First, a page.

backend tiers separately for benefits such as ease of management. To provision for such applications,
traditional elasticity approaches that only consider temporal workload dynamics and assume well-provisioned backends are insufficient.
Instead, in this paper, we propose a new type of provisioning mechanisms---geo-elasticity,
by utilizing distributed clouds with different locations.
Centered this idea, we build a system called DBScale that tracks geographic variations
in the workload to dynamically provision database replicas at different cloud locations across the globe.
Our geo-elastic provisioning approach comprises a regression-based model that infers database query workload
from spatially distributed front-end workload, a two-node open queueing network model that estimates the capacity of
databases serving both CPU and I/O-intensive query workloads, and greedy algorithms for selecting best cloud locations
based on latency and cost. We implement a prototype of our DBScale system on Amazon EC2’s distributed cloud.
Our experiments with our prototype show up to a 66% improvement in response time when compared to local elasticity approaches.
Latency-aware Virtual Desktops Optimization in Distributed Clouds
Multimedia Systems (MMSJ'17)
Distributed clouds offer a choice of data center
locations for providers to host their applications. In this paper
we consider distributed clouds that host virtual desktops
which are then accessed by users through remote desktop
protocols. Virtual desktops have different levels of latency-sensitivity,
primarily determined by the actual applications
running and affected by the end users’ locations. In the scenario
of mobile users, even switching between 3G and WiFi
networks affects the latency sensitivity. We design VMShadow,
a system to automatically optimize the location and performance
of latency-sensitive VMs in the cloud. VMShadow
performs black-box fingerprinting of a VM’s network traffic
to infer the latency-sensitivity and employs both ILP and
greedy heuristic based algorithms to move highly latency-sensitive
VMs to cloud sites that are closer to their end users.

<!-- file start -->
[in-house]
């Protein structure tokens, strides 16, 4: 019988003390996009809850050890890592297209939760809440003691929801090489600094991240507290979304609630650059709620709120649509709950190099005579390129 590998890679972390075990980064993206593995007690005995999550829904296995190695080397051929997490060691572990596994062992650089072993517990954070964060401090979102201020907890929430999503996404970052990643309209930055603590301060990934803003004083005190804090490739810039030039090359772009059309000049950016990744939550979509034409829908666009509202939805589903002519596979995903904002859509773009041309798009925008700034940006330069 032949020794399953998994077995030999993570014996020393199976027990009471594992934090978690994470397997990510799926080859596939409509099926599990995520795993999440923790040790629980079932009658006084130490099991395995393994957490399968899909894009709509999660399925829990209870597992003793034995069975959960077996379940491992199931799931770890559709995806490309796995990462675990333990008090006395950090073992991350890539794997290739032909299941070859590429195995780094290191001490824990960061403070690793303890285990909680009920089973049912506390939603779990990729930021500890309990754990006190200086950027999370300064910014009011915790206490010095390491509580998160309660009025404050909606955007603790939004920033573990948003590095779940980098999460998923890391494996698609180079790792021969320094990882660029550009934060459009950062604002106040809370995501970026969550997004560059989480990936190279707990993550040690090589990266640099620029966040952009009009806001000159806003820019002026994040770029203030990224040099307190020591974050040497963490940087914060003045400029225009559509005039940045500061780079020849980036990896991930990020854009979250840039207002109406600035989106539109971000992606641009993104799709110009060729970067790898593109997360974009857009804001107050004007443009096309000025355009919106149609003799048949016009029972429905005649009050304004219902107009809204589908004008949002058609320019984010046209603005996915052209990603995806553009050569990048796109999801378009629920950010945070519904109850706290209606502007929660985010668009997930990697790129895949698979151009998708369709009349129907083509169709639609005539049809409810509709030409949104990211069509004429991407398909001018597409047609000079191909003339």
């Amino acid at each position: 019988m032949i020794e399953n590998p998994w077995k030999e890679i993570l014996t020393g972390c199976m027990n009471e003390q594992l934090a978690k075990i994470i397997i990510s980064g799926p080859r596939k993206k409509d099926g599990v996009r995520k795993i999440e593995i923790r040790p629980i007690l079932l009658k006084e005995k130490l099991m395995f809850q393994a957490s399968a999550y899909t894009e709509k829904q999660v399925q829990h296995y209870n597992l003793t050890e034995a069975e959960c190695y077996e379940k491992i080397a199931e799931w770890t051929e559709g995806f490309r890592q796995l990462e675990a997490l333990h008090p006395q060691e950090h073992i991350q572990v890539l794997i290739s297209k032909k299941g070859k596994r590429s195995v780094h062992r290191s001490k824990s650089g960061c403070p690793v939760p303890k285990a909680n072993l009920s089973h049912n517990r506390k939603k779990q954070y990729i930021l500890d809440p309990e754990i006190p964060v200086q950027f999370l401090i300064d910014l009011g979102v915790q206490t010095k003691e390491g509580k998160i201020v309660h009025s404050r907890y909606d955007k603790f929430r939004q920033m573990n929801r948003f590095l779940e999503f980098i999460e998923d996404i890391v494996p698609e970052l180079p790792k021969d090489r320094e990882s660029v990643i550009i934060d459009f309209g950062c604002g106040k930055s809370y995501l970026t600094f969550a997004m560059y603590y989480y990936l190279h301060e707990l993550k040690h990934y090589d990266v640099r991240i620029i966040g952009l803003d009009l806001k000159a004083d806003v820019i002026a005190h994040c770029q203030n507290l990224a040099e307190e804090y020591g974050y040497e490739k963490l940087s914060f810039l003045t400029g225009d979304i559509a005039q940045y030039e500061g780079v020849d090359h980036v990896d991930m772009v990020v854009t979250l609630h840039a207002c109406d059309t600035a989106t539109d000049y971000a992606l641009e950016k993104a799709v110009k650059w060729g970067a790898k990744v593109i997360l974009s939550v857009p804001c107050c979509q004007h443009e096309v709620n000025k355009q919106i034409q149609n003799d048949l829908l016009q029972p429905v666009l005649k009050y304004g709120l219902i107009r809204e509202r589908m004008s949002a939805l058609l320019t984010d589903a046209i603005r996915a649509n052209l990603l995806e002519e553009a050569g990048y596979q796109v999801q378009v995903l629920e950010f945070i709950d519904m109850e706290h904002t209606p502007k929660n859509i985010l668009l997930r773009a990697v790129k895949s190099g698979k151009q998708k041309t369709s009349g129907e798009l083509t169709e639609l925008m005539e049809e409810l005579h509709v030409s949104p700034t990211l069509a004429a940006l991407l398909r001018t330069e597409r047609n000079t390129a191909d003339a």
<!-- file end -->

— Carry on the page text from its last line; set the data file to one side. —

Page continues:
VMShadow employs a WAN-based live migration and a new
network connection migration protocol to ensure that the
VM migration and subsequent changes to the VM’s network
address are transparent to end-users. We implement a prototype
of VMShadow in a nested hypervisor and demonstrate
its effectiveness for optimizing the performance of
VM-based desktops in the cloud. Our experiments on a private
as well as the public EC2 cloud show that VMShadow
is able to discriminate between latency-sensitive and insensitive
desktop VMs and judiciously moves only those that
will benefit the most from the migration. For desktop VMs
with video activity, VMShadow improves VNC’s refresh rate
by 90% by migrating virtual desktop to the closer location.
Transcontinental remote desktop migrations only take about
4 minutes and our connection migration proxy imposes 13µs
overhead per packet.
Managing Risk in a Derivative IaaS Cloud
IEEE Transactions on Parallel and Distributed Systems (TPDS'17)
Infrastructure-as-a-Service (IaaS) cloud platforms rent computing
resources with different cost and availability tradeoffs. For example,
users may acquire virtual machines (VMs) in the spot market that are
cheap, but can be unilaterally terminated by the cloud operator. Because
of this revocation risk, spot servers have been conventionally used for
delay and risk tolerant batch jobs. In this paper, we develop risk mitigation
policies which allow even interactive applications to run on spot servers.
Our System, SpotCheck is a derivative cloud platform, and provides
the illusion of an IaaS platform that offers always-available VMs on
demand for a cost near that of spot servers, and supports unmodified
applications. SpotCheck’s design combines virtualization-based mechanisms
for fault-tolerance, and bidding and server selection policies for
managing the risk and cost. We implement SpotCheck on EC2 and show
that it i) provides nested VMs with 99.9989% availability, ii) achieves
nearly 5× cost savings compared to using on-demand VMs, and iii)
eliminates any risk of losing VM state.